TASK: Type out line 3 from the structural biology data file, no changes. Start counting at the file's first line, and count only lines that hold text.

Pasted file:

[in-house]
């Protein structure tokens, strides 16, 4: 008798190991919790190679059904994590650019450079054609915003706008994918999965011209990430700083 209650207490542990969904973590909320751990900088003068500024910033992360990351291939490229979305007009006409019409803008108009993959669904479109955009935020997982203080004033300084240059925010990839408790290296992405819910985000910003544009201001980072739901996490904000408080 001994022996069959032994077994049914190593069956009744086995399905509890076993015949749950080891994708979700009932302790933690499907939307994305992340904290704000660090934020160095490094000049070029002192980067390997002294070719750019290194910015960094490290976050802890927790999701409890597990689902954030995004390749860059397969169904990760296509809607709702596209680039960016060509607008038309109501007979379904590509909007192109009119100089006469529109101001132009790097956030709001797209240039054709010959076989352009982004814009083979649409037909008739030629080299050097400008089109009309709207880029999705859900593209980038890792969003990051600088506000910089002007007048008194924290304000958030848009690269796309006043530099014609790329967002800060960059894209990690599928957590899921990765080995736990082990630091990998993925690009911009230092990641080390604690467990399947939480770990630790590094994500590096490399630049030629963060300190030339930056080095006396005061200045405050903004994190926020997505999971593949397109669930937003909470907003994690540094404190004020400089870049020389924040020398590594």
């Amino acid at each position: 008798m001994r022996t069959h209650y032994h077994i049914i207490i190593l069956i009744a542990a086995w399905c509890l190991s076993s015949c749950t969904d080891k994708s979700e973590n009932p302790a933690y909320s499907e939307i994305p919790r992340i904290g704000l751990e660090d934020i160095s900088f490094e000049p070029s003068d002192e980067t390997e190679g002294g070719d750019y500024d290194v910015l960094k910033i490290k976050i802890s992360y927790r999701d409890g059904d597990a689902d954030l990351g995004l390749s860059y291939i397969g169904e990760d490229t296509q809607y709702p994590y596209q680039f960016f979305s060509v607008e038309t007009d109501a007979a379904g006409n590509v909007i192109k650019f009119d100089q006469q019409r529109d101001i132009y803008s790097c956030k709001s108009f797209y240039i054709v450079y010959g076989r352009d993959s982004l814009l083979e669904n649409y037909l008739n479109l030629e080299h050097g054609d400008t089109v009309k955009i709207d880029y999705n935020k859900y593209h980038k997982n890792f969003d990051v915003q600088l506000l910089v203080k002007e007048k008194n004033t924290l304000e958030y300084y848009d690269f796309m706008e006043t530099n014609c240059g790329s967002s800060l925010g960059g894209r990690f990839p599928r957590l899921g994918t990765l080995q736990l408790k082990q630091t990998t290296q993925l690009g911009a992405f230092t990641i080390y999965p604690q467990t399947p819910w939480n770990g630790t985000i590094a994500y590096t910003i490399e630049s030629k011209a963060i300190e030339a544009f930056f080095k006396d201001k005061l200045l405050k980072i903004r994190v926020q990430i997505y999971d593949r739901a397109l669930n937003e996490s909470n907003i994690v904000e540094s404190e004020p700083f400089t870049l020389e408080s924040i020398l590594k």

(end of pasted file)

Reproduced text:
């Amino acid at each position: 008798m001994r022996t069959h209650y032994h077994i049914i207490i190593l069956i009744a542990a086995w399905c509890l190991s076993s015949c749950t969904d080891k994708s979700e973590n009932p302790a933690y909320s499907e939307i994305p919790r992340i904290g704000l751990e660090d934020i160095s900088f490094e000049p070029s003068d002192e980067t390997e190679g002294g070719d750019y500024d290194v910015l960094k910033i490290k976050i802890s992360y927790r999701d409890g059904d597990a689902d954030l990351g995004l390749s860059y291939i397969g169904e990760d490229t296509q809607y709702p994590y596209q680039f960016f979305s060509v607008e038309t007009d109501a007979a379904g006409n590509v909007i192109k650019f009119d100089q006469q019409r529109d101001i132009y803008s790097c956030k709001s108009f797209y240039i054709v450079y010959g076989r352009d993959s982004l814009l083979e669904n649409y037909l008739n479109l030629e080299h050097g054609d400008t089109v009309k955009i709207d880029y999705n935020k859900y593209h980038k997982n890792f969003d990051v915003q600088l506000l910089v203080k002007e007048k008194n004033t924290l304000e958030y300084y848009d690269f796309m706008e006043t530099n014609c240059g790329s967002s800060l925010g960059g894209r990690f990839p599928r957590l899921g994918t990765l080995q736990l408790k082990q630091t990998t290296q993925l690009g911009a992405f230092t990641i080390y999965p604690q467990t399947p819910w939480n770990g630790t985000i590094a994500y590096t910003i490399e630049s030629k011209a963060i300190e030339a544009f930056f080095k006396d201001k005061l200045l405050k980072i903004r994190v926020q990430i997505y999971d593949r739901a397109l669930n937003e996490s909470n907003i994690v904000e540094s404190e004020p700083f400089t870049l020389e408080s924040i020398l590594k």